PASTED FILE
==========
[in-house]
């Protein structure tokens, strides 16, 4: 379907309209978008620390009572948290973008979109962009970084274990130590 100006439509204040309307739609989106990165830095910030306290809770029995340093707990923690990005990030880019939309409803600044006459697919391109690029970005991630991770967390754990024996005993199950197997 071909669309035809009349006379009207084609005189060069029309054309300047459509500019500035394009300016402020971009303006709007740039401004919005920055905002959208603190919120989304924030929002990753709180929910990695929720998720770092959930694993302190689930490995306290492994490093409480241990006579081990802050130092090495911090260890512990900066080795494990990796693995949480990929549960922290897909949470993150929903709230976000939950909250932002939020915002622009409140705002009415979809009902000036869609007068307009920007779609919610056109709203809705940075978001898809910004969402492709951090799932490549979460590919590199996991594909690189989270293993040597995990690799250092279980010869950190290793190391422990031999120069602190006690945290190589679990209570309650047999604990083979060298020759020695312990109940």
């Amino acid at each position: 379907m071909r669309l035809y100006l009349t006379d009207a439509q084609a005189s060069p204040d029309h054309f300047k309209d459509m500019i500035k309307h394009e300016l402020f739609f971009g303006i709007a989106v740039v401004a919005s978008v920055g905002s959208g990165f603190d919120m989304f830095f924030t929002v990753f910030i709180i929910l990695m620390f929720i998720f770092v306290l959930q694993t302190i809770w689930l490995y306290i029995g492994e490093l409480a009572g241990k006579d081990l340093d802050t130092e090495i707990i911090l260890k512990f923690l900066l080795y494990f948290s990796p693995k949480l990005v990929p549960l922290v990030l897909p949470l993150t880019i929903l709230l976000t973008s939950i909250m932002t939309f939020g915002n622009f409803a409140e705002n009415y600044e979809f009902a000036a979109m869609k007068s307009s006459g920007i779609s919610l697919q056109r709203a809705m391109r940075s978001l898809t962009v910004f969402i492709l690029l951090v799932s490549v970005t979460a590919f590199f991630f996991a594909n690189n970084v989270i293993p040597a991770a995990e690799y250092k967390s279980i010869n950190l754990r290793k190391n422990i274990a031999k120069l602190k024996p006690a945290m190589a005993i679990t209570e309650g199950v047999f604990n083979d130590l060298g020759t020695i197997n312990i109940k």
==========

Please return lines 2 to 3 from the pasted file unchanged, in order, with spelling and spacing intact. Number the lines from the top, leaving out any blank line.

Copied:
């Protein structure tokens, strides 16, 4: 379907309209978008620390009572948290973008979109962009970084274990130590 100006439509204040309307739609989106990165830095910030306290809770029995340093707990923690990005990030880019939309409803600044006459697919391109690029970005991630991770967390754990024996005993199950197997 071909669309035809009349006379009207084609005189060069029309054309300047459509500019500035394009300016402020971009303006709007740039401004919005920055905002959208603190919120989304924030929002990753709180929910990695929720998720770092959930694993302190689930490995306290492994490093409480241990006579081990802050130092090495911090260890512990900066080795494990990796693995949480990929549960922290897909949470993150929903709230976000939950909250932002939020915002622009409140705002009415979809009902000036869609007068307009920007779609919610056109709203809705940075978001898809910004969402492709951090799932490549979460590919590199996991594909690189989270293993040597995990690799250092279980010869950190290793190391422990031999120069602190006690945290190589679990209570309650047999604990083979060298020759020695312990109940």
């Amino acid at each position: 379907m071909r669309l035809y100006l009349t006379d009207a439509q084609a005189s060069p204040d029309h054309f300047k309209d459509m500019i500035k309307h394009e300016l402020f739609f971009g303006i709007a989106v740039v401004a919005s978008v920055g905002s959208g990165f603190d919120m989304f830095f924030t929002v990753f910030i709180i929910l990695m620390f929720i998720f770092v306290l959930q694993t302190i809770w689930l490995y306290i029995g492994e490093l409480a009572g241990k006579d081990l340093d802050t130092e090495i707990i911090l260890k512990f923690l900066l080795y494990f948290s990796p693995k949480l990005v990929p549960l922290v990030l897909p949470l993150t880019i929903l709230l976000t973008s939950i909250m932002t939309f939020g915002n622009f409803a409140e705002n009415y600044e979809f009902a000036a979109m869609k007068s307009s006459g920007i779609s919610l697919q056109r709203a809705m391109r940075s978001l898809t962009v910004f969402i492709l690029l951090v799932s490549v970005t979460a590919f590199f991630f996991a594909n690189n970084v989270i293993p040597a991770a995990e690799y250092k967390s279980i010869n950190l754990r290793k190391n422990i274990a031999k120069l602190k024996p006690a945290m190589a005993i679990t209570e309650g199950v047999f604990n083979d130590l060298g020759t020695i197997n312990i109940k």